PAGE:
individual or corporation from owning more than one major electronic or
print media outlet. He would make it easier for citizens to challenge the
charters of corporations that demonstrate disregard for the law or otherwise
fail to serve the public good.
Korten also would rigorously enforce anti-trust laws to break up concentrations
of corporate power and require corporations to give workers and/or communities
the first option to buy out the assets before a sale or merger could take
place. He also would reform tax policies to encourage corporations to be
more socially responsible.
Michael Lerner, editor of Tikkun magazine, has proposed a Social
Responsibility Amendment to the U.S. Constitution. His proposed amendment
would require every corporation in the United States with annual revenues
of $20 million or more to renew its charter every 20 years.
To get a charter renewal, the corporation would have to prove that it serves
the common good, gives its workers substantial power to shape their work
conditions and has a history of social responsibility to the communities
in which it operates, sells goods and/or advertises. If the corporation
does not receive a new charter, its assets would be distributed to another
community group that could run the corporation without decreasing employment
or socially useful services while increasing the corporation's ability to
act in a socially responsible manner.
"Don't quibble over the details!" Lerner wrote in the July/August
1997 issue of Tikkun. "... But get the concept -- corporations
are created by us, they receive all kinds of special benefits by virtue
of the state's conception of them as 'individuals,' and we have every right
to set the conditions under which they should operate, or whether they should
operate at all."
Lerner, who is promoting a movement based on a "politics of meaning,"
concedes that the Social Responsibility Amendment is unlikely to pass. But
it would provide "a focus for organizing and a clarity of the bottom
More immediately, he wrote, local activists could work on Social Responsibility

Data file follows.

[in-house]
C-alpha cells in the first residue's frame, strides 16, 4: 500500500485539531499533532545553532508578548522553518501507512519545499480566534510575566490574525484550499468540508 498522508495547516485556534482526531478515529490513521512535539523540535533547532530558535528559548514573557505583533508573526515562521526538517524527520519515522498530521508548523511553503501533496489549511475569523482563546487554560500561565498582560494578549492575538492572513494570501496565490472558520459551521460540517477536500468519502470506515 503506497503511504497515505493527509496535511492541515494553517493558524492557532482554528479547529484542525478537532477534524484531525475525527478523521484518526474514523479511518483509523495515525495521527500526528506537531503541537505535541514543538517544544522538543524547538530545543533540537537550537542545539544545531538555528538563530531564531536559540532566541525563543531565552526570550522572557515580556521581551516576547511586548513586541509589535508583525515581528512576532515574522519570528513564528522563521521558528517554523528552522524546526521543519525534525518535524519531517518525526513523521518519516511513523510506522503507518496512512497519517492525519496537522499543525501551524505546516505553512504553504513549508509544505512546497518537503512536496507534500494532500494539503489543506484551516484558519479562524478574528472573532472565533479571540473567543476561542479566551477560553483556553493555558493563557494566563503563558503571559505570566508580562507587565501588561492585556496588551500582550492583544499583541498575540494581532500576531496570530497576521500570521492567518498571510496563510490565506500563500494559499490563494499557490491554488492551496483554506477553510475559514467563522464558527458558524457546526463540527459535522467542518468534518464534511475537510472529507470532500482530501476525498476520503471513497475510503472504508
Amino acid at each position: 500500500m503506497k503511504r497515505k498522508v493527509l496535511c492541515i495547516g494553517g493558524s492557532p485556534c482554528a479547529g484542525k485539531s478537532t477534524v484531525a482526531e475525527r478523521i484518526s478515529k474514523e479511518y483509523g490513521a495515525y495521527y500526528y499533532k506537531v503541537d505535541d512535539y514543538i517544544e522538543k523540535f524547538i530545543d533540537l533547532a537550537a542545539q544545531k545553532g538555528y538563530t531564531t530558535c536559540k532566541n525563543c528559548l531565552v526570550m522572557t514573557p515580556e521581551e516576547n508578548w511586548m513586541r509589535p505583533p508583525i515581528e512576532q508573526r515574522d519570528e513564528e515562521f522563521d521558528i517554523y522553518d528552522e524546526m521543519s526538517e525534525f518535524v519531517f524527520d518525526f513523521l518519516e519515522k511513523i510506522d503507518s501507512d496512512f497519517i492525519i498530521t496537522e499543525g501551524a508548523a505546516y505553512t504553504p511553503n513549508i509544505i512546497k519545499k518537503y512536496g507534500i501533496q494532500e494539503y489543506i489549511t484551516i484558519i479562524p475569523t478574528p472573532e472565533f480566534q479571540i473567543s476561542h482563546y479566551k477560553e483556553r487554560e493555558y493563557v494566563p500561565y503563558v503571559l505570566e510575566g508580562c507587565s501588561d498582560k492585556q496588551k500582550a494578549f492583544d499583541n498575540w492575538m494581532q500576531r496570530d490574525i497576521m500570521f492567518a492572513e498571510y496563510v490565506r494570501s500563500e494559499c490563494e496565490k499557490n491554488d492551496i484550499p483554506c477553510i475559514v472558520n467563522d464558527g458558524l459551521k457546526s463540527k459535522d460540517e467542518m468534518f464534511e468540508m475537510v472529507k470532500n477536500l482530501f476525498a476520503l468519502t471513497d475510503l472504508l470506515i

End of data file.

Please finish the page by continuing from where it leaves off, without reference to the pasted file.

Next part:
Initiatives to get cities, counties and states to require corporations to
file Ethical Impact Reports when they seek government contracts. The contracts
would then be awarded to the corporation which, while otherwise able to
competently fulfill the contract at a reasonable cost, has the best record
of social responsibility.
In many areas, such initiatives can be placed on ballots by petition. Lerner
said the passage of Social Responsibility Initiatives at the local level
would give credibility to the Social Responsibility Amendment.
The Alliance for Democracy, taking its inspiration from Ronnie Dugger's
"Call to Hope and Action," originally printed in August 1995 by
The Nation, is seeking to organize a populist grassroots movement
to end corporate rule. Among the national campaigns approved by delegates
at its second national convention this past November in Atchison, Kansas,
were campaigns exploring the Nature of Corporations and Corporate Governance;
to draft a model federal law defining, chartering and controlling interstate
corporations; to end corporate personhood with a constitutional amendment.
Those recommendations have been sent to the Alliance membership for ratification.
-- Jim Cullen For more information, including abridged versions
of Taking Care of Business, When Corporations Rule the World
and other links and essays on corporate governance, see the Ending Corporate
Governance web site (http://www.ratical.com/corporations/index.html).
Taking Care Of Business is available for $4 from Charter, Ink., at
the Program on Corporations, Law and Democracy, P.O. Box 806, Cambridge,
MA 02140. For information on the Alliance for Democracy, write P.O. Box
683, Lincoln, MA 01773; phone 617-259-9395; email firstname.lastname@example.org. When
Corporations Rule the World is available from Kumarian Press, 630 Oakwood
Ave. Suite 119, West Hartford, CT 06110-1529, price $ 29.95 plus postage.
Contact Tikkun magazine, 26 Fell Street, San Francisco, CA 94102;
phone 415-575-1200 email email@example.com.